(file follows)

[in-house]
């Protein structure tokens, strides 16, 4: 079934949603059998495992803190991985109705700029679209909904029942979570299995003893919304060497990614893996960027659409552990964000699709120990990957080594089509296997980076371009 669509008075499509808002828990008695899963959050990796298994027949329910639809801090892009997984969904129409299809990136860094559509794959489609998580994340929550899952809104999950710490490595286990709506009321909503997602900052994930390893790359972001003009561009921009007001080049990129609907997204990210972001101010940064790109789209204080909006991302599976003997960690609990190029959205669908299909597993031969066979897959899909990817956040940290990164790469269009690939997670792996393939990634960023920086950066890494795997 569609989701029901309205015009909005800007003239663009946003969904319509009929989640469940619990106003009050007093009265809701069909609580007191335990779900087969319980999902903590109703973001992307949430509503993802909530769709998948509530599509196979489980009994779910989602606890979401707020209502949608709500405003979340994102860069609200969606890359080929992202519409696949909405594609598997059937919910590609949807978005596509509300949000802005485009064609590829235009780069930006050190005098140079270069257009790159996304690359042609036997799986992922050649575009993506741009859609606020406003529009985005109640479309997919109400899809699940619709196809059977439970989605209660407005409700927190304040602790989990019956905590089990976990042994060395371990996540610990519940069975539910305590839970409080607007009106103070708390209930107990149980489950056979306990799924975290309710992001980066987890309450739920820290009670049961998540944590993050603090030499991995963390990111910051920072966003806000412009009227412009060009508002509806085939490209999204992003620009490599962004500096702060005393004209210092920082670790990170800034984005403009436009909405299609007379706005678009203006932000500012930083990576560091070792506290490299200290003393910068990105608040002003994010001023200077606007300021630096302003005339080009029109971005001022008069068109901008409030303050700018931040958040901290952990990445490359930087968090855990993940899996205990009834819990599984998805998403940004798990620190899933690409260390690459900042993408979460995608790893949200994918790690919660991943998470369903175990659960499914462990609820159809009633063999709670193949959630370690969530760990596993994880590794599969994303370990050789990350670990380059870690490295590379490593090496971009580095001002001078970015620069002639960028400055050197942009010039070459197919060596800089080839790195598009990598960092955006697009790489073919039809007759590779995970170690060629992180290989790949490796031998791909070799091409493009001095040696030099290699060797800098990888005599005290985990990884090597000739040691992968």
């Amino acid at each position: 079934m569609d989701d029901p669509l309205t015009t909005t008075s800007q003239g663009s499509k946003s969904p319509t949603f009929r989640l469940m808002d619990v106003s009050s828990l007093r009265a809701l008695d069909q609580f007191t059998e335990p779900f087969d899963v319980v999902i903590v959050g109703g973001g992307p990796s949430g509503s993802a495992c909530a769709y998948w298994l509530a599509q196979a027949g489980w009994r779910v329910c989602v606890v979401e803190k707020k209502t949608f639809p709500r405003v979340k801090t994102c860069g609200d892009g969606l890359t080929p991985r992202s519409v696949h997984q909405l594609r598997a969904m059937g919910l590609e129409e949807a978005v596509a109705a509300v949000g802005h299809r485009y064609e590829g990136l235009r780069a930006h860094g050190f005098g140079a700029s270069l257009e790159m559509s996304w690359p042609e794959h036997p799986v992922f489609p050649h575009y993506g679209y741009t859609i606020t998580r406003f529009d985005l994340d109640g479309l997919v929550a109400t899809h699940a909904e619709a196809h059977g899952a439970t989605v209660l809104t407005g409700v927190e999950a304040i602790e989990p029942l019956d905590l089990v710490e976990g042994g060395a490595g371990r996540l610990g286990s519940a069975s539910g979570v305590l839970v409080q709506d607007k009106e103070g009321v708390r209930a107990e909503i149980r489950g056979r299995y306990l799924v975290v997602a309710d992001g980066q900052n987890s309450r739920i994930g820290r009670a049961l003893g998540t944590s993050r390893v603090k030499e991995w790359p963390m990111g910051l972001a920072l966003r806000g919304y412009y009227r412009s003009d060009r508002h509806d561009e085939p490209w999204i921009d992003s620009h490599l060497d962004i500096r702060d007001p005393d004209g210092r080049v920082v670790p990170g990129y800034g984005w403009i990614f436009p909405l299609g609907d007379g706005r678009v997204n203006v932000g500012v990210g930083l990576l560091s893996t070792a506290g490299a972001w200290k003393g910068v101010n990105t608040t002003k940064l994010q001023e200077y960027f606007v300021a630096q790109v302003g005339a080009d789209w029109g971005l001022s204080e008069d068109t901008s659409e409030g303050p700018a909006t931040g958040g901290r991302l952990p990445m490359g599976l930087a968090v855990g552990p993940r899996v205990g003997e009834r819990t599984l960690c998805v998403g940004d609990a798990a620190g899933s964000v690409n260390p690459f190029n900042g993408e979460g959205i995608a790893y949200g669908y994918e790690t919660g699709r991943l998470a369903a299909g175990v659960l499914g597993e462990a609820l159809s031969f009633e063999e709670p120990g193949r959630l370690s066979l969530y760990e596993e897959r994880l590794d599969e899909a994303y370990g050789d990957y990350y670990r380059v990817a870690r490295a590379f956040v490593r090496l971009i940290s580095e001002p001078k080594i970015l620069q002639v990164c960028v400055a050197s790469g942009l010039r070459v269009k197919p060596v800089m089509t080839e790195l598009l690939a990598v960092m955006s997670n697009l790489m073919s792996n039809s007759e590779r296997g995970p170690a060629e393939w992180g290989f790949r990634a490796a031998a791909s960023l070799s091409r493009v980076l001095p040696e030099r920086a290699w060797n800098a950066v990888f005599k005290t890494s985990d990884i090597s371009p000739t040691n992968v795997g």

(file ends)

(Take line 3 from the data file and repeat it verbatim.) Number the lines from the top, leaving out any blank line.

């Amino acid at each position: 079934m569609d989701d029901p669509l309205t015009t909005t008075s800007q003239g663009s499509k946003s969904p319509t949603f009929r989640l469940m808002d619990v106003s009050s828990l007093r009265a809701l008695d069909q609580f007191t059998e335990p779900f087969d899963v319980v999902i903590v959050g109703g973001g992307p990796s949430g509503s993802a495992c909530a769709y998948w298994l509530a599509q196979a027949g489980w009994r779910v329910c989602v606890v979401e803190k707020k209502t949608f639809p709500r405003v979340k801090t994102c860069g609200d892009g969606l890359t080929p991985r992202s519409v696949h997984q909405l594609r598997a969904m059937g919910l590609e129409e949807a978005v596509a109705a509300v949000g802005h299809r485009y064609e590829g990136l235009r780069a930006h860094g050190f005098g140079a700029s270069l257009e790159m559509s996304w690359p042609e794959h036997p799986v992922f489609p050649h575009y993506g679209y741009t859609i606020t998580r406003f529009d985005l994340d109640g479309l997919v929550a109400t899809h699940a909904e619709a196809h059977g899952a439970t989605v209660l809104t407005g409700v927190e999950a304040i602790e989990p029942l019956d905590l089990v710490e976990g042994g060395a490595g371990r996540l610990g286990s519940a069975s539910g979570v305590l839970v409080q709506d607007k009106e103070g009321v708390r209930a107990e909503i149980r489950g056979r299995y306990l799924v975290v997602a309710d992001g980066q900052n987890s309450r739920i994930g820290r009670a049961l003893g998540t944590s993050r390893v603090k030499e991995w790359p963390m990111g910051l972001a920072l966003r806000g919304y412009y009227r412009s003009d060009r508002h509806d561009e085939p490209w999204i921009d992003s620009h490599l060497d962004i500096r702060d007001p005393d004209g210092r080049v920082v670790p990170g990129y800034g984005w403009i990614f436009p909405l299609g609907d007379g706005r678009v997204n203006v932000g500012v990210g930083l990576l560091s893996t070792a506290g490299a972001w200290k003393g910068v101010n990105t608040t002003k940064l994010q001023e200077y960027f606007v300021a630096q790109v302003g005339a080009d789209w029109g971005l001022s204080e008069d068109t901008s659409e409030g303050p700018a909006t931040g958040g901290r991302l952990p990445m490359g599976l930087a968090v855990g552990p993940r899996v205990g003997e009834r819990t599984l960690c998805v998403g940004d609990a798990a620190g899933s964000v690409n260390p690459f190029n900042g993408e979460g959205i995608a790893y949200g669908y994918e790690t919660g699709r991943l998470a369903a299909g175990v659960l499914g597993e462990a609820l159809s031969f009633e063999e709670p120990g193949r959630l370690s066979l969530y760990e596993e897959r994880l590794d599969e899909a994303y370990g050789d990957y990350y670990r380059v990817a870690r490295a590379f956040v490593r090496l971009i940290s580095e001002p001078k080594i970015l620069q002639v990164c960028v400055a050197s790469g942009l010039r070459v269009k197919p060596v800089m089509t080839e790195l598009l690939a990598v960092m955006s997670n697009l790489m073919s792996n039809s007759e590779r296997g995970p170690a060629e393939w992180g290989f790949r990634a490796a031998a791909s960023l070799s091409r493009v980076l001095p040696e030099r920086a290699w060797n800098a950066v990888f005599k005290t890494s985990d990884i090597s371009p000739t040691n992968v795997g």